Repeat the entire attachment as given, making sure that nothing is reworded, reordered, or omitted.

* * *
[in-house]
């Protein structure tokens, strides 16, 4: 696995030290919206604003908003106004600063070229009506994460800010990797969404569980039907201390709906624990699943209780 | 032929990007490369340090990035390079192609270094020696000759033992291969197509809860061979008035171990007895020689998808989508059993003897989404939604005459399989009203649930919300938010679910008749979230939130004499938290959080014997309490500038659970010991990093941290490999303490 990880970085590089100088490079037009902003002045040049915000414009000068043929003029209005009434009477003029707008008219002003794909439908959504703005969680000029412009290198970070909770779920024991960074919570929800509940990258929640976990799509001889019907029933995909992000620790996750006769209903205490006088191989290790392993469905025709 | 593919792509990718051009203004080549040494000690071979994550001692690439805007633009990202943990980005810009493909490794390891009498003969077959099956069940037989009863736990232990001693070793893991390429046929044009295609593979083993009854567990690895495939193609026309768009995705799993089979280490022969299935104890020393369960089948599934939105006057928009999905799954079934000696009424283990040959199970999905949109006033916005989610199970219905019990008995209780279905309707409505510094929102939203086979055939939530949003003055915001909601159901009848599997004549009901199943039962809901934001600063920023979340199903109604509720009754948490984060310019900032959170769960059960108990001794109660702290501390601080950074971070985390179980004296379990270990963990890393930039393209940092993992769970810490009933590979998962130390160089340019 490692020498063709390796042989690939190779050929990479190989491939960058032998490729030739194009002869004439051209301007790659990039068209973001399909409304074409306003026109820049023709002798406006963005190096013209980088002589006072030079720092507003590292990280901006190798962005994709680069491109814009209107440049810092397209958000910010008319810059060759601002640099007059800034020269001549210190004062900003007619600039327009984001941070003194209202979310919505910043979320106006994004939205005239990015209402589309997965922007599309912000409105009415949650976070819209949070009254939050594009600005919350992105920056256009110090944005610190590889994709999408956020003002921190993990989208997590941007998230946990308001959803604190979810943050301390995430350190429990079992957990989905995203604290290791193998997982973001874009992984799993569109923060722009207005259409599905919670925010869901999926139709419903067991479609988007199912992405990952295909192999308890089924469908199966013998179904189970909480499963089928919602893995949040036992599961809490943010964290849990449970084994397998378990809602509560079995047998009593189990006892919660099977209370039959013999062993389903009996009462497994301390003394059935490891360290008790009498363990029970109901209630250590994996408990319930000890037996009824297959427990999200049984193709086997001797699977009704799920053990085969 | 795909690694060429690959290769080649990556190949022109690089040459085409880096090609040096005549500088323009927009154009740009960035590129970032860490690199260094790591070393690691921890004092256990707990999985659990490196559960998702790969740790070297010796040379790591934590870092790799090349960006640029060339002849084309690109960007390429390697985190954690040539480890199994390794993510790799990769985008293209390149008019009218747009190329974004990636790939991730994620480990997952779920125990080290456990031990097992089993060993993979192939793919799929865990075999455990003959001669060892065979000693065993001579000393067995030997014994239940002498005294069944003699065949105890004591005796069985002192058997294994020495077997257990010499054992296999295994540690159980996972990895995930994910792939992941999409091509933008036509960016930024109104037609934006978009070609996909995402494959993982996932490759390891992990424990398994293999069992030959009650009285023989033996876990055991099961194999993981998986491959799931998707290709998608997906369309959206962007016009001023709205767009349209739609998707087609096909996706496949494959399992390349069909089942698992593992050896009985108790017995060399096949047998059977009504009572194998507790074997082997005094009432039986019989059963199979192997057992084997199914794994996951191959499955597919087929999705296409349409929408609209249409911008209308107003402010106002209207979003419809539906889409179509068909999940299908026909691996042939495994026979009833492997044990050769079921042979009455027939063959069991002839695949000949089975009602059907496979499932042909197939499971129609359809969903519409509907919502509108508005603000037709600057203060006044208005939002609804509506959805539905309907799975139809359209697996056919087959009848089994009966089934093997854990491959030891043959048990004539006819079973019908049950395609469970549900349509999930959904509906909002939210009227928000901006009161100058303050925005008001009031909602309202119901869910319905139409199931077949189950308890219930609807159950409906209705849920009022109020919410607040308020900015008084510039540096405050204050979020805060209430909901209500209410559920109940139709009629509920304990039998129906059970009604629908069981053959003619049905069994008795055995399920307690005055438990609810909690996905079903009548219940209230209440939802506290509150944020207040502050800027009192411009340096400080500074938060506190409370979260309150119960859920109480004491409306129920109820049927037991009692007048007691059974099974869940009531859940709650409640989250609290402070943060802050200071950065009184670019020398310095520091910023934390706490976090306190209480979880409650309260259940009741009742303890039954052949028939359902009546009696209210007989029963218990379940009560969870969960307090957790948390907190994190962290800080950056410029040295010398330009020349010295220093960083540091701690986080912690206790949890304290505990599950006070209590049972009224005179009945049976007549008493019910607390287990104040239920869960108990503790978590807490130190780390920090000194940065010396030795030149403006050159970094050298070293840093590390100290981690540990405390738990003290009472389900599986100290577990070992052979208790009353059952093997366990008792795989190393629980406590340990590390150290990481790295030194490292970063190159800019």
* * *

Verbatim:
[in-house]
């Protein structure tokens, strides 16, 4: 696995030290919206604003908003106004600063070229009506994460800010990797969404569980039907201390709906624990699943209780 | 032929990007490369340090990035390079192609270094020696000759033992291969197509809860061979008035171990007895020689998808989508059993003897989404939604005459399989009203649930919300938010679910008749979230939130004499938290959080014997309490500038659970010991990093941290490999303490 990880970085590089100088490079037009902003002045040049915000414009000068043929003029209005009434009477003029707008008219002003794909439908959504703005969680000029412009290198970070909770779920024991960074919570929800509940990258929640976990799509001889019907029933995909992000620790996750006769209903205490006088191989290790392993469905025709 | 593919792509990718051009203004080549040494000690071979994550001692690439805007633009990202943990980005810009493909490794390891009498003969077959099956069940037989009863736990232990001693070793893991390429046929044009295609593979083993009854567990690895495939193609026309768009995705799993089979280490022969299935104890020393369960089948599934939105006057928009999905799954079934000696009424283990040959199970999905949109006033916005989610199970219905019990008995209780279905309707409505510094929102939203086979055939939530949003003055915001909601159901009848599997004549009901199943039962809901934001600063920023979340199903109604509720009754948490984060310019900032959170769960059960108990001794109660702290501390601080950074971070985390179980004296379990270990963990890393930039393209940092993992769970810490009933590979998962130390160089340019 490692020498063709390796042989690939190779050929990479190989491939960058032998490729030739194009002869004439051209301007790659990039068209973001399909409304074409306003026109820049023709002798406006963005190096013209980088002589006072030079720092507003590292990280901006190798962005994709680069491109814009209107440049810092397209958000910010008319810059060759601002640099007059800034020269001549210190004062900003007619600039327009984001941070003194209202979310919505910043979320106006994004939205005239990015209402589309997965922007599309912000409105009415949650976070819209949070009254939050594009600005919350992105920056256009110090944005610190590889994709999408956020003002921190993990989208997590941007998230946990308001959803604190979810943050301390995430350190429990079992957990989905995203604290290791193998997982973001874009992984799993569109923060722009207005259409599905919670925010869901999926139709419903067991479609988007199912992405990952295909192999308890089924469908199966013998179904189970909480499963089928919602893995949040036992599961809490943010964290849990449970084994397998378990809602509560079995047998009593189990006892919660099977209370039959013999062993389903009996009462497994301390003394059935490891360290008790009498363990029970109901209630250590994996408990319930000890037996009824297959427990999200049984193709086997001797699977009704799920053990085969 | 795909690694060429690959290769080649990556190949022109690089040459085409880096090609040096005549500088323009927009154009740009960035590129970032860490690199260094790591070393690691921890004092256990707990999985659990490196559960998702790969740790070297010796040379790591934590870092790799090349960006640029060339002849084309690109960007390429390697985190954690040539480890199994390794993510790799990769985008293209390149008019009218747009190329974004990636790939991730994620480990997952779920125990080290456990031990097992089993060993993979192939793919799929865990075999455990003959001669060892065979000693065993001579000393067995030997014994239940002498005294069944003699065949105890004591005796069985002192058997294994020495077997257990010499054992296999295994540690159980996972990895995930994910792939992941999409091509933008036509960016930024109104037609934006978009070609996909995402494959993982996932490759390891992990424990398994293999069992030959009650009285023989033996876990055991099961194999993981998986491959799931998707290709998608997906369309959206962007016009001023709205767009349209739609998707087609096909996706496949494959399992390349069909089942698992593992050896009985108790017995060399096949047998059977009504009572194998507790074997082997005094009432039986019989059963199979192997057992084997199914794994996951191959499955597919087929999705296409349409929408609209249409911008209308107003402010106002209207979003419809539906889409179509068909999940299908026909691996042939495994026979009833492997044990050769079921042979009455027939063959069991002839695949000949089975009602059907496979499932042909197939499971129609359809969903519409509907919502509108508005603000037709600057203060006044208005939002609804509506959805539905309907799975139809359209697996056919087959009848089994009966089934093997854990491959030891043959048990004539006819079973019908049950395609469970549900349509999930959904509906909002939210009227928000901006009161100058303050925005008001009031909602309202119901869910319905139409199931077949189950308890219930609807159950409906209705849920009022109020919410607040308020900015008084510039540096405050204050979020805060209430909901209500209410559920109940139709009629509920304990039998129906059970009604629908069981053959003619049905069994008795055995399920307690005055438990609810909690996905079903009548219940209230209440939802506290509150944020207040502050800027009192411009340096400080500074938060506190409370979260309150119960859920109480004491409306129920109820049927037991009692007048007691059974099974869940009531859940709650409640989250609290402070943060802050200071950065009184670019020398310095520091910023934390706490976090306190209480979880409650309260259940009741009742303890039954052949028939359902009546009696209210007989029963218990379940009560969870969960307090957790948390907190994190962290800080950056410029040295010398330009020349010295220093960083540091701690986080912690206790949890304290505990599950006070209590049972009224005179009945049976007549008493019910607390287990104040239920869960108990503790978590807490130190780390920090000194940065010396030795030149403006050159970094050298070293840093590390100290981690540990405390738990003290009472389900599986100290577990070992052979208790009353059952093997366990008792795989190393629980406590340990590390150290990481790295030194490292970063190159800019």